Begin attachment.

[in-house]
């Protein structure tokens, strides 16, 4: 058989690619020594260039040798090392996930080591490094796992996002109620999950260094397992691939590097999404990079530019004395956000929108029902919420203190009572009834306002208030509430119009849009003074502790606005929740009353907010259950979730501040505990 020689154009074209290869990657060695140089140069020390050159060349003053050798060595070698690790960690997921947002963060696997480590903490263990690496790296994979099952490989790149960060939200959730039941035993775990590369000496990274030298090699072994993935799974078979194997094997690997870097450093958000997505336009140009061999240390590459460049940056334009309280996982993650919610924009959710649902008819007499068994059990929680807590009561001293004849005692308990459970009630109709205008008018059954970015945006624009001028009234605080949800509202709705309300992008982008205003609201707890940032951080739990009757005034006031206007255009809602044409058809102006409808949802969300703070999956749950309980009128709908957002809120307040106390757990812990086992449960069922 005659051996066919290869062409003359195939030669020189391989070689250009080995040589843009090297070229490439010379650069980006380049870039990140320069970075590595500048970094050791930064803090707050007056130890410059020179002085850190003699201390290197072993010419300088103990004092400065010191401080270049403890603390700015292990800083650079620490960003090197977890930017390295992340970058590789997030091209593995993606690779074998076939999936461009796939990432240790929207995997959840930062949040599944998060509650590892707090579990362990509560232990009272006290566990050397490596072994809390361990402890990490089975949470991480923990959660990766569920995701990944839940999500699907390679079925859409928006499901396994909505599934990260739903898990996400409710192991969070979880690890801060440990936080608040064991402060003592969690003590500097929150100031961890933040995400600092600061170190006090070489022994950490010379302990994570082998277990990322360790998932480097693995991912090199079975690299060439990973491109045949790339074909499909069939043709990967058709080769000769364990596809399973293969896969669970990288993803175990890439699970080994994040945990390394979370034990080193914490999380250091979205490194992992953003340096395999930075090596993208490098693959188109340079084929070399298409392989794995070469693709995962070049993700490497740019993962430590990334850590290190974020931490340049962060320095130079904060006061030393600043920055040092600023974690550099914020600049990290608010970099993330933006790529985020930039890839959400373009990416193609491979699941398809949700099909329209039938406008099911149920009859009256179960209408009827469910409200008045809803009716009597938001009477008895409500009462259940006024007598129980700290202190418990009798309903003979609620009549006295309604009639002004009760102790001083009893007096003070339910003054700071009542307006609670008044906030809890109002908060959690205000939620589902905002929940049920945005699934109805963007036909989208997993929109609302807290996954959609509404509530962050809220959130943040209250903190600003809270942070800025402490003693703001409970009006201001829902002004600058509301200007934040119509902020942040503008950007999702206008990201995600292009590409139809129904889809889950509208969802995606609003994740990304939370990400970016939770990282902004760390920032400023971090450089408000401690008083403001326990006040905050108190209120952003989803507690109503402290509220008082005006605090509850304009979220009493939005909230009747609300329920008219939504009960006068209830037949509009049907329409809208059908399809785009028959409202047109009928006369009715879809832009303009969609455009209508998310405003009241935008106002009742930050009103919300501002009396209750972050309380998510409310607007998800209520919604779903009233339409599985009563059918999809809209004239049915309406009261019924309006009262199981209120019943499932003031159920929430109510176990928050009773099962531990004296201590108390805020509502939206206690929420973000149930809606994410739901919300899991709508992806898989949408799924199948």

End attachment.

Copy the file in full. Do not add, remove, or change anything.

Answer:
[in-house]
């Protein structure tokens, strides 16, 4: 058989690619020594260039040798090392996930080591490094796992996002109620999950260094397992691939590097999404990079530019004395956000929108029902919420203190009572009834306002208030509430119009849009003074502790606005929740009353907010259950979730501040505990 020689154009074209290869990657060695140089140069020390050159060349003053050798060595070698690790960690997921947002963060696997480590903490263990690496790296994979099952490989790149960060939200959730039941035993775990590369000496990274030298090699072994993935799974078979194997094997690997870097450093958000997505336009140009061999240390590459460049940056334009309280996982993650919610924009959710649902008819007499068994059990929680807590009561001293004849005692308990459970009630109709205008008018059954970015945006624009001028009234605080949800509202709705309300992008982008205003609201707890940032951080739990009757005034006031206007255009809602044409058809102006409808949802969300703070999956749950309980009128709908957002809120307040106390757990812990086992449960069922 005659051996066919290869062409003359195939030669020189391989070689250009080995040589843009090297070229490439010379650069980006380049870039990140320069970075590595500048970094050791930064803090707050007056130890410059020179002085850190003699201390290197072993010419300088103990004092400065010191401080270049403890603390700015292990800083650079620490960003090197977890930017390295992340970058590789997030091209593995993606690779074998076939999936461009796939990432240790929207995997959840930062949040599944998060509650590892707090579990362990509560232990009272006290566990050397490596072994809390361990402890990490089975949470991480923990959660990766569920995701990944839940999500699907390679079925859409928006499901396994909505599934990260739903898990996400409710192991969070979880690890801060440990936080608040064991402060003592969690003590500097929150100031961890933040995400600092600061170190006090070489022994950490010379302990994570082998277990990322360790998932480097693995991912090199079975690299060439990973491109045949790339074909499909069939043709990967058709080769000769364990596809399973293969896969669970990288993803175990890439699970080994994040945990390394979370034990080193914490999380250091979205490194992992953003340096395999930075090596993208490098693959188109340079084929070399298409392989794995070469693709995962070049993700490497740019993962430590990334850590290190974020931490340049962060320095130079904060006061030393600043920055040092600023974690550099914020600049990290608010970099993330933006790529985020930039890839959400373009990416193609491979699941398809949700099909329209039938406008099911149920009859009256179960209408009827469910409200008045809803009716009597938001009477008895409500009462259940006024007598129980700290202190418990009798309903003979609620009549006295309604009639002004009760102790001083009893007096003070339910003054700071009542307006609670008044906030809890109002908060959690205000939620589902905002929940049920945005699934109805963007036909989208997993929109609302807290996954959609509404509530962050809220959130943040209250903190600003809270942070800025402490003693703001409970009006201001829902002004600058509301200007934040119509902020942040503008950007999702206008990201995600292009590409139809129904889809889950509208969802995606609003994740990304939370990400970016939770990282902004760390920032400023971090450089408000401690008083403001326990006040905050108190209120952003989803507690109503402290509220008082005006605090509850304009979220009493939005909230009747609300329920008219939504009960006068209830037949509009049907329409809208059908399809785009028959409202047109009928006369009715879809832009303009969609455009209508998310405003009241935008106002009742930050009103919300501002009396209750972050309380998510409310607007998800209520919604779903009233339409599985009563059918999809809209004239049915309406009261019924309006009262199981209120019943499932003031159920929430109510176990928050009773099962531990004296201590108390805020509502939206206690929420973000149930809606994410739901919300899991709508992806898989949408799924199948």